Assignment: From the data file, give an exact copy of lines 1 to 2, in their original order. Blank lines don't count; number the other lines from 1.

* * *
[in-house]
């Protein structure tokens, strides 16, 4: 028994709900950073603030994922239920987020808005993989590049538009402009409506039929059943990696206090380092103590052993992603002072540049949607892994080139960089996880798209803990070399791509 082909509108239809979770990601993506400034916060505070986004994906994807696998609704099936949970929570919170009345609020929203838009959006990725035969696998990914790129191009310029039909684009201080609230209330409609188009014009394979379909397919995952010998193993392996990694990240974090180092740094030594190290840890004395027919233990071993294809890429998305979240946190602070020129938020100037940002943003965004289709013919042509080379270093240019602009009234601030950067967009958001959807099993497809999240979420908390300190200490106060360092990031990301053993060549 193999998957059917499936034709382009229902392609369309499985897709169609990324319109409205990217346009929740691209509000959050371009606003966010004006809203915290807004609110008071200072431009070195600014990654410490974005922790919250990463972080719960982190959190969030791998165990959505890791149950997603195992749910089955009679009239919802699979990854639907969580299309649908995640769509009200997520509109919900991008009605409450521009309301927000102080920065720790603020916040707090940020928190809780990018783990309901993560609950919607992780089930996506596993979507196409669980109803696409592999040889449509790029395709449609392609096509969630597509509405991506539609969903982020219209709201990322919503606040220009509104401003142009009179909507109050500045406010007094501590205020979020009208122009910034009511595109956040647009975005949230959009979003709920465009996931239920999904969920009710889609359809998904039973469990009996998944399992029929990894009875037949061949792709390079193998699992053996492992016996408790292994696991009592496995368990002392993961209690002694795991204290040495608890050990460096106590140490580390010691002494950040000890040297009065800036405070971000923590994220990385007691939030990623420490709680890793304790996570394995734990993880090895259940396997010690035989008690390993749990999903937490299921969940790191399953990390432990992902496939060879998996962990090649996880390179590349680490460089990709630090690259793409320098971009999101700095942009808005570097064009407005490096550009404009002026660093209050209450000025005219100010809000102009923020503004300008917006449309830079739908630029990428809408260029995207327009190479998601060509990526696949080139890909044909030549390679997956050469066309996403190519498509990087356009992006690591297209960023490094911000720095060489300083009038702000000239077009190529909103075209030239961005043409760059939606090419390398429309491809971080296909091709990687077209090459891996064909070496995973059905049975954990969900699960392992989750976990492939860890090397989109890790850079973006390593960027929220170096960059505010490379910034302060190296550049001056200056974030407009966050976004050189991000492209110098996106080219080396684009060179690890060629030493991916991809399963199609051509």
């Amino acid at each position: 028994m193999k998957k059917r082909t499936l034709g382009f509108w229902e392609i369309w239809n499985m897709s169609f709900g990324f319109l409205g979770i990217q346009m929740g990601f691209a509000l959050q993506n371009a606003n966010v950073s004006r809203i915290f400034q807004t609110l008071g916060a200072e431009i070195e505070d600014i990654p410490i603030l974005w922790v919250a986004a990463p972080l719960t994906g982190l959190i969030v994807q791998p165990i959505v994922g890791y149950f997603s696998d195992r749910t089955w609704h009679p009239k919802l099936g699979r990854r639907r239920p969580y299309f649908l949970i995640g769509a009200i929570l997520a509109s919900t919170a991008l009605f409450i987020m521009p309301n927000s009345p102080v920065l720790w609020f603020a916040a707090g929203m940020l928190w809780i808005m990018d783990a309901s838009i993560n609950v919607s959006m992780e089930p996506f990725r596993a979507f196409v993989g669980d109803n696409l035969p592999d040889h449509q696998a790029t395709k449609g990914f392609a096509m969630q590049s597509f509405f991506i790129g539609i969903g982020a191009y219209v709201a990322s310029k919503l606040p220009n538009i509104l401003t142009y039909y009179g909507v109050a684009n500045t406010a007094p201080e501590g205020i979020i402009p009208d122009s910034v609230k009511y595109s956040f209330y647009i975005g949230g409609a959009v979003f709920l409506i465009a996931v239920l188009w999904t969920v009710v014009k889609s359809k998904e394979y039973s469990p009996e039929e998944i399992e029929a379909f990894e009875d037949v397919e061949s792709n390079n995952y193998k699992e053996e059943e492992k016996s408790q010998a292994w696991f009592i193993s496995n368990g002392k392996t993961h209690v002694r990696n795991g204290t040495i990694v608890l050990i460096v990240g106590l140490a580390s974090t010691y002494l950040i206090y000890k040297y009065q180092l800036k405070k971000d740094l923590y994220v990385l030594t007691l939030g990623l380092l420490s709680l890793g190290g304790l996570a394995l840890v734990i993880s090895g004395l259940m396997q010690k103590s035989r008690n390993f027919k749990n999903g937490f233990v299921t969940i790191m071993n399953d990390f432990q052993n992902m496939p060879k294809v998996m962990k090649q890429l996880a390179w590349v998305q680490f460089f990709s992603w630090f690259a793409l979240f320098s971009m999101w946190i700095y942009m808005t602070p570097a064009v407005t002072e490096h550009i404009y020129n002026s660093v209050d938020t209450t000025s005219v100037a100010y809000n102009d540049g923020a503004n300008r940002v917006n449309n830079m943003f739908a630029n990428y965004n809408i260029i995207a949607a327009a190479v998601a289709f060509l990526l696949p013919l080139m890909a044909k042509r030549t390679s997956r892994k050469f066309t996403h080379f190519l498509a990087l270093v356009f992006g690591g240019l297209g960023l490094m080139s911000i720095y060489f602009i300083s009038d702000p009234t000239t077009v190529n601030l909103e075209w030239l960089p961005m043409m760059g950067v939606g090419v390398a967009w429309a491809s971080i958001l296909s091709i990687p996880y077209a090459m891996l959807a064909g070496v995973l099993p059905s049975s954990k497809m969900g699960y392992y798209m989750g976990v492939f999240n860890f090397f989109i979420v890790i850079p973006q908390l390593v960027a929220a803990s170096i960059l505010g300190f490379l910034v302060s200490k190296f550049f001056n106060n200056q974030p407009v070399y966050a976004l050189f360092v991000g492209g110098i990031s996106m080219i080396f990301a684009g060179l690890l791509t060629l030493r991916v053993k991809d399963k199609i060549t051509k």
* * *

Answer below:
[in-house]
């Protein structure tokens, strides 16, 4: 028994709900950073603030994922239920987020808005993989590049538009402009409506039929059943990696206090380092103590052993992603002072540049949607892994080139960089996880798209803990070399791509 082909509108239809979770990601993506400034916060505070986004994906994807696998609704099936949970929570919170009345609020929203838009959006990725035969696998990914790129191009310029039909684009201080609230209330409609188009014009394979379909397919995952010998193993392996990694990240974090180092740094030594190290840890004395027919233990071993294809890429998305979240946190602070020129938020100037940002943003965004289709013919042509080379270093240019602009009234601030950067967009958001959807099993497809999240979420908390300190200490106060360092990031990301053993060549 193999998957059917499936034709382009229902392609369309499985897709169609990324319109409205990217346009929740691209509000959050371009606003966010004006809203915290807004609110008071200072431009070195600014990654410490974005922790919250990463972080719960982190959190969030791998165990959505890791149950997603195992749910089955009679009239919802699979990854639907969580299309649908995640769509009200997520509109919900991008009605409450521009309301927000102080920065720790603020916040707090940020928190809780990018783990309901993560609950919607992780089930996506596993979507196409669980109803696409592999040889449509790029395709449609392609096509969630597509509405991506539609969903982020219209709201990322919503606040220009509104401003142009009179909507109050500045406010007094501590205020979020009208122009910034009511595109956040647009975005949230959009979003709920465009996931239920999904969920009710889609359809998904039973469990009996998944399992029929990894009875037949061949792709390079193998699992053996492992016996408790292994696991009592496995368990002392993961209690002694795991204290040495608890050990460096106590140490580390010691002494950040000890040297009065800036405070971000923590994220990385007691939030990623420490709680890793304790996570394995734990993880090895259940396997010690035989008690390993749990999903937490299921969940790191399953990390432990992902496939060879998996962990090649996880390179590349680490460089990709630090690259793409320098971009999101700095942009808005570097064009407005490096550009404009002026660093209050209450000025005219100010809000102009923020503004300008917006449309830079739908630029990428809408260029995207327009190479998601060509990526696949080139890909044909030549390679997956050469066309996403190519498509990087356009992006690591297209960023490094911000720095060489300083009038702000000239077009190529909103075209030239961005043409760059939606090419390398429309491809971080296909091709990687077209090459891996064909070496995973059905049975954990969900699960392992989750976990492939860890090397989109890790850079973006390593960027929220170096960059505010490379910034302060190296550049001056200056974030407009966050976004050189991000492209110098996106080219080396684009060179690890060629030493991916991809399963199609051509």